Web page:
The highlight of trials for James, however happened in game. I took a hit from some undead abomination and rather than suffering for stress took a consequence “Weakened by Necrotic Energy”. A consequence that Brian (and the other players for that matter) tagged over, and over… and over again. So much that the injury ended up becoming a link back to the Nazi occultist… who turned out to be Karl… who turned out to be my Uncle… who turned out to have been my fathers previous partner before Reginald. By the end I was speaking in both Otto (my father) and Karl’s voice as my consequences kept getting pulled and made worse. This was just too much fun for me, so I rode it all the way till the end, where James became the inheritor of their foul plans and the next instrument of evil.

Throughout the game players tended to invoke their aspects and in doing so create complications. Jack was protective of children, which several times save the kids but put others (including himself) in more danger. As I was about to fall out of a cargo bay door (trying to trick a hound into leaping out of a plane) I invoked my “one night with Katya” which forced her to make an athletics roll to pull me back in.  Her roll failed and ended with both of us hanging on for dear life by a fire hose out the back of the plane. Through some crafty maneuvering on Jake’s part and with “centrifugal force on our side” we made it onto the wing and back in… the entire time though James was trying to patch things back together with the very annoyed Katya. Having a romantic tiff while hanging onto a fire hose from the back of a plane… gaming gold!

Brian’s employment of horror was particularly laudable, especially given the system. He started things creeping and ramped up throughout the game. Beyond the Nazi occultists there were also some personal revelations on the part of Jake, James and Katya that they weren’t quite the person the player might have thought they were in the beginning. This created some great mold breaking moments when the characters had unexpected reactions to their circumstances.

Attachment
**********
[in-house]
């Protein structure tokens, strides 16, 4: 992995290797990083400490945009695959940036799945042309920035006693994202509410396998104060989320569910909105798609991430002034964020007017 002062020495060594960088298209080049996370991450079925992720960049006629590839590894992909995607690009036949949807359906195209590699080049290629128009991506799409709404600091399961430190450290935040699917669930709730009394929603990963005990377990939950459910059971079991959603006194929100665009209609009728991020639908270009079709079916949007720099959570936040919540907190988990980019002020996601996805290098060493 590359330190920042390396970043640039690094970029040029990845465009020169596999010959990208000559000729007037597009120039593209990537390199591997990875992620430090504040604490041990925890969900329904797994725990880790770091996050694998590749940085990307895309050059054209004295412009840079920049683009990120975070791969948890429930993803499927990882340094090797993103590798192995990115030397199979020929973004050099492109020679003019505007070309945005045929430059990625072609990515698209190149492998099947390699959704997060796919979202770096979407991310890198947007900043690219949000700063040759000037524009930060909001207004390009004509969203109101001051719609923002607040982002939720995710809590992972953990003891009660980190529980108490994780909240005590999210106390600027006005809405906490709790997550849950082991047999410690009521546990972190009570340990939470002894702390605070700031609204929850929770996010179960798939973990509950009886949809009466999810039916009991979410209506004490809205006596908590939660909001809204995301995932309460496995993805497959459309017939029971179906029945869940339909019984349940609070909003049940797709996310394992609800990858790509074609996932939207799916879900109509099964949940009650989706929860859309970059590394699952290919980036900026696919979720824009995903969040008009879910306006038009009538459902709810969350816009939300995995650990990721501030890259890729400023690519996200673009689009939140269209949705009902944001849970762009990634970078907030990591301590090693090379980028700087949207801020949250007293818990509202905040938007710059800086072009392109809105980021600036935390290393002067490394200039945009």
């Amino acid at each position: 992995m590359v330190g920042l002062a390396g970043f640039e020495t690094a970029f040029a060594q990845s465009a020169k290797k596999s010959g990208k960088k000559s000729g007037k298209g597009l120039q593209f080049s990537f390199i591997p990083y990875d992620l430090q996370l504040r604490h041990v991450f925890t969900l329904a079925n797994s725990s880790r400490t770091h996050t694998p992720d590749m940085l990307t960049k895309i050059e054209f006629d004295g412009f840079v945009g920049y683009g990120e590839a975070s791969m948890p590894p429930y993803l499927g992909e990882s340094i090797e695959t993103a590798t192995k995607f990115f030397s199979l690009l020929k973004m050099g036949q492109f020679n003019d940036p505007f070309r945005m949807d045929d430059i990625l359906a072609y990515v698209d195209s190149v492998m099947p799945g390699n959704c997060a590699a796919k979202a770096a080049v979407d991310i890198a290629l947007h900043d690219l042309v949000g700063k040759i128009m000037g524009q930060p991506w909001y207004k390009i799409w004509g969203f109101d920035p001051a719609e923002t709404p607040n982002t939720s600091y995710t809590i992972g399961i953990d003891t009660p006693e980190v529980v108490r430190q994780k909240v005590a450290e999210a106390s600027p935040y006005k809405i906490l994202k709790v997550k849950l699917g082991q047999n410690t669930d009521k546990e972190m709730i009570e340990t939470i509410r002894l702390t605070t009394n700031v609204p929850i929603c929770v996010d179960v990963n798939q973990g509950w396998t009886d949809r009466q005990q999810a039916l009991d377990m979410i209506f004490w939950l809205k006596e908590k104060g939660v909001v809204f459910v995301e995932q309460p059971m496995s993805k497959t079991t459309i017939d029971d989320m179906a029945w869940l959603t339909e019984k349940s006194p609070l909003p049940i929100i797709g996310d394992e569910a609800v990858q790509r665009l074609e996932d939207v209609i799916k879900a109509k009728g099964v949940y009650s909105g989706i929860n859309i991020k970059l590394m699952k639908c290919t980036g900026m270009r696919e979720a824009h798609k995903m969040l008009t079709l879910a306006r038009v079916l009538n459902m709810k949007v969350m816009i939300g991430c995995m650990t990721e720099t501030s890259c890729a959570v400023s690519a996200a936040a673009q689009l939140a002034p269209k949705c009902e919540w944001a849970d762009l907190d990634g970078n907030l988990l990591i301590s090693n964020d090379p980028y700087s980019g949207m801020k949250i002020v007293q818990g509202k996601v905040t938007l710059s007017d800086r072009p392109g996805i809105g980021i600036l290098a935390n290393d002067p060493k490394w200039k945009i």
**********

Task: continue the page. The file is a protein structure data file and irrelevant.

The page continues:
For being all something Brian pulled out of his ass, this game was admirably constructed. Intrigue, pulp horror, and Nazis. A winning combination.

I stole this one from Fattig, but it was worth it. “We’ll burn that bridge when we get to it” is just a wonderful aspect!

What could have improved

We knocked Brian someone for not incorporating the “pirate as adversaries” theme more fully, but frankly as far as the enjoyment of the game goes, I think he made the right call. They were present, but only nominally so, whereas the other three elements really shined through. I think if he tried to make pirates more prominent the other elements would have suffered.

The essential point of disagreement between the scientist and the student of the supernatural didn’t work out so hot. For one, I wasn’t really equipped with the scientific jargon to argue against his claims and two, they became irrefutable within the first scene. We faced creatures of reanimated flesh and bones. They seemed to shimmer in and out of existence and left me with a necrotic wound. I tried to hold up the good fight for a while, but even doubt became impossible when Karl transformed six pirates into undead hounds of hell. Had I been a little more on the spot, I probably could have come up with a scientific rationale that incorporated wondering “how” this happened, rather than to try and prove that it didn’t happen at all.



2 thoughts on “Actual Play – Iron GM (9/25/2010)”

  1. In the first SOTC campaign I played in, I played a skeptical scientist, and ran into the same basic problem — once an obvious piece of magic shows up (Zombie Pirates Created Using Nazi Occult Superscience), it becomes very hard to play up that aspect. You end up sounding genuinely crazy. “That makeup job might fool the locals, but not me!” It has been a couple of years, but I think in my case, it went from skepticism to strong desire to explain it. It seems like a great aspect to tweak between adventures, but obviously that doesn’t work for a one-shot.

    I’ve been definitely grooving on the Smallville ideas around beliefs/relationships, and being able to question them during play. I’ve noodled around whether I could kit-bash that into FATE. If you haven’t seen it, your beliefs and relationships have a phrase and a die; the die reflects how strong the belief is. If you question a belief, you get a 3 3x the number of dice on that roll, but then that belief can’t be used again during that adventure. After the adventure is over, you must either weaken the belief or change the the phrase to incorporate what happened during the adventure.

    The reason I like it comes from figuring out what’s important “during the session” instead of after the adventure is over (which is how Dresden Files handles changing the wording of an aspect). It feels to me like a very elegant way to grow episodic characters organically.

    1. I’ve heard many, many good things about Smallville, I’ll have to check it out.

      And yep, I think the scientist seeking a better understanding of the occult is the way to go in the future… though that would have made James and Reginald have a very different relationship. Ah well, you can’t have it all!